Holdback - Money withheld by the lender during the construction or renovation of a house to ensure that construction is satisfactorily completed at every stage.
Inter Alia Mortgage - A single mortgage covering more than one property. The term is latin for "amongst other things."
Interest Adjustment Date - is a date from which interest is calculated when mortgage funds are advanced before a regular payment cycle. For example if a mortgage is advanced March 29th and regular monthly payments commence May 1st, there will be an interest adjustment for 3 extra days.
IRD - Interest Rate Differential - is a common prepayment penalty method where the difference between current interest rates and the mortgage interest rate is charged for the remainder of the term. IRD is generally only applicable if current interest rates are lower than that of the original mortgage and are intended to compensate the lender for the difference in interest income it will receive.
Interim Financing - Short-term financing to help a buyer bridge the gap between the closing date on the purchase of a new home and the closing date on the sale of the current home.
Maturity Date - Last day of the mortgage term.
Mortgage Insurance - Both mortgage life insurance and mortgage disability insurance are available and should be considered by all buyers. Many buyers are qualifying based on two incomes and they should consider how they would pay their mortgage payments if one income ceased due to disability or death. If mortgage insurance is declined, it it common practice to have a waiver signed to protect all parties.
Mortgagee and Mortgagor - The lender is the mortgagee and the borrower is the mortgagor.
Mortgage Term - The length of time the current mortgage agreement applies between mortgagee and mortgagor -usually range from six months to 10 years.
Open Mortgage - A mortgage which can be prepaid at any time, without penalty. Interest rates are usually higher for open mortgages.
Payment Frequency - How often you want to make payments: every week, every other week, twice a month or monthly.
P.I.T. - Principal, interest and taxes. These make up the regular payment on a mortgage if the lender is including property taxes in your mortgage payments
Porting - This means that you can take your mortgage with you to another qualifying property without having to lose your existing interest rate and avoid prepayment penalties.
Prepayment Charge - A fee charged by the lender when the borrower prepays any part of a closed mortgage beyond what is allowed in prepayment privileges set out in the mortgage agreement.
Prepayment Privileges - Lenders generally offer some prepayments without penalty like 20% per year lump sum plus 20% increase in regular payment but vary based on the mortgage agreement.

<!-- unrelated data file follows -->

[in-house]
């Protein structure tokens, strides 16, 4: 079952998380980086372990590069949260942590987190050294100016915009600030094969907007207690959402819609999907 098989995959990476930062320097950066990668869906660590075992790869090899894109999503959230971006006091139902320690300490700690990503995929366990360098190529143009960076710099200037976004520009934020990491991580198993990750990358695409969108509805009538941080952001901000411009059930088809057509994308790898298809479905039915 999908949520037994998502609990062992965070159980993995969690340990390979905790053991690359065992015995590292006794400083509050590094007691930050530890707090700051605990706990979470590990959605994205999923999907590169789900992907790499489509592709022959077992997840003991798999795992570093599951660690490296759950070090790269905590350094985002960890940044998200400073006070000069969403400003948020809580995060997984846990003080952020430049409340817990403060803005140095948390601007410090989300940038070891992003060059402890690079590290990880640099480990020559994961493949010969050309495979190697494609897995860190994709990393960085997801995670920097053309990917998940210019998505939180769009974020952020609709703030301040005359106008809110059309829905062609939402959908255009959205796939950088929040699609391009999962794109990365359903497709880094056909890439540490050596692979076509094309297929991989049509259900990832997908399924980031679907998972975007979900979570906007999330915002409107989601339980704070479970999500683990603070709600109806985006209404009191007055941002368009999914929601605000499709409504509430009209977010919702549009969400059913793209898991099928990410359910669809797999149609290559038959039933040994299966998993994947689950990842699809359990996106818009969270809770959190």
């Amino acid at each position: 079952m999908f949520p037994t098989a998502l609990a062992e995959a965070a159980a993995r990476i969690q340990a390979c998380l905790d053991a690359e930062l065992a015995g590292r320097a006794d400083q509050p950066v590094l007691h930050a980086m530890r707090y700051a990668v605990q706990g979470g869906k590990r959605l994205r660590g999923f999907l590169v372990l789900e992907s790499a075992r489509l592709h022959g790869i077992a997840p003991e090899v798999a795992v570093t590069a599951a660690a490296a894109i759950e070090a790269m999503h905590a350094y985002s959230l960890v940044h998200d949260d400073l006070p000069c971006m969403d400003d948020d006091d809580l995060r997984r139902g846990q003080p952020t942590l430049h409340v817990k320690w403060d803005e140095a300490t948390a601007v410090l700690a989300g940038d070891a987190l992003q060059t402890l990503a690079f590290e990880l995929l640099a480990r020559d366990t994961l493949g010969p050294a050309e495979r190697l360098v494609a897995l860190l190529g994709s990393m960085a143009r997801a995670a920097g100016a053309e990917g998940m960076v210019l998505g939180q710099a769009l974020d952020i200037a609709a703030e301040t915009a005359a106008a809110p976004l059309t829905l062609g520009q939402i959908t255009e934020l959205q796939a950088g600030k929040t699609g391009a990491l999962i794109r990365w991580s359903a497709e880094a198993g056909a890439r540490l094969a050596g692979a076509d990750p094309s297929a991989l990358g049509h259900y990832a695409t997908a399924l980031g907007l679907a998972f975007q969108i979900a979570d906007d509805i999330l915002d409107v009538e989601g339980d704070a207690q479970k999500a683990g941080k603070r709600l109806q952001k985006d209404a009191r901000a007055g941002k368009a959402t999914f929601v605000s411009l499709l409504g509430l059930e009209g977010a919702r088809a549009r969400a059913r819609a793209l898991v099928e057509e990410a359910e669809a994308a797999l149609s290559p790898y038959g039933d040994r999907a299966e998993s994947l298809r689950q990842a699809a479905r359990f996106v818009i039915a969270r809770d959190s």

Principal - The amount of money borrowed for a new mortgage.
Property Transfer Tax - Provincial Tax when property changes hands. The 2008 provincial budget increased the threshold for first time buyers exemption to $425,000. For the rest of us, the the tax is calculated at 1% of the first $200,000 and 2% thereafter.
Refinancing - Renegotiating your existing mortgage agreement. You may be increasing the principal or paying out the mortgage in full and arranging a new mortgage.
Renewal - At the end of a mortgage term, a mortgage can be renewed if the terms and conditions acceptable to both the lender and the borrower. Otherwise, the lender will be repaid in full and the borrower will arrange financing elsewhere. It is never advisable to just renew without having your mortgage broker review available options.
Term - The length of the current mortgage agreement. This is different than amortization which is the length of time it will take to pay off the mortgage in full. The term is the lenth of time that the existing terms and conditions (like interest rate and prepayment privileges) apply.
Title Insurance - Title insurance is different from all other types of insurance. Policies are available for lenders AND for homeowners. Lenders often request title insurance to protect their interests if a property survey is not available (title insurance is usually faster and less expensive than getting a new survey done). A homeowner policy protects your ownership or title against losses incurred as a result of undetected or unknown title defects, for as long as you own your home. Even if you are the rightful owner of your home, there are instances such as real estate title fraud, when your title can come into question. Attached please find a brochure for First Canadian Title
Total Debt Service (TDS) Ratio - The percentage of gross income needed to cover monthly payments for housing and all other debts and financing obligations.
Variable Rate Mortgage - A mortgage where interest rates float with the prime rate.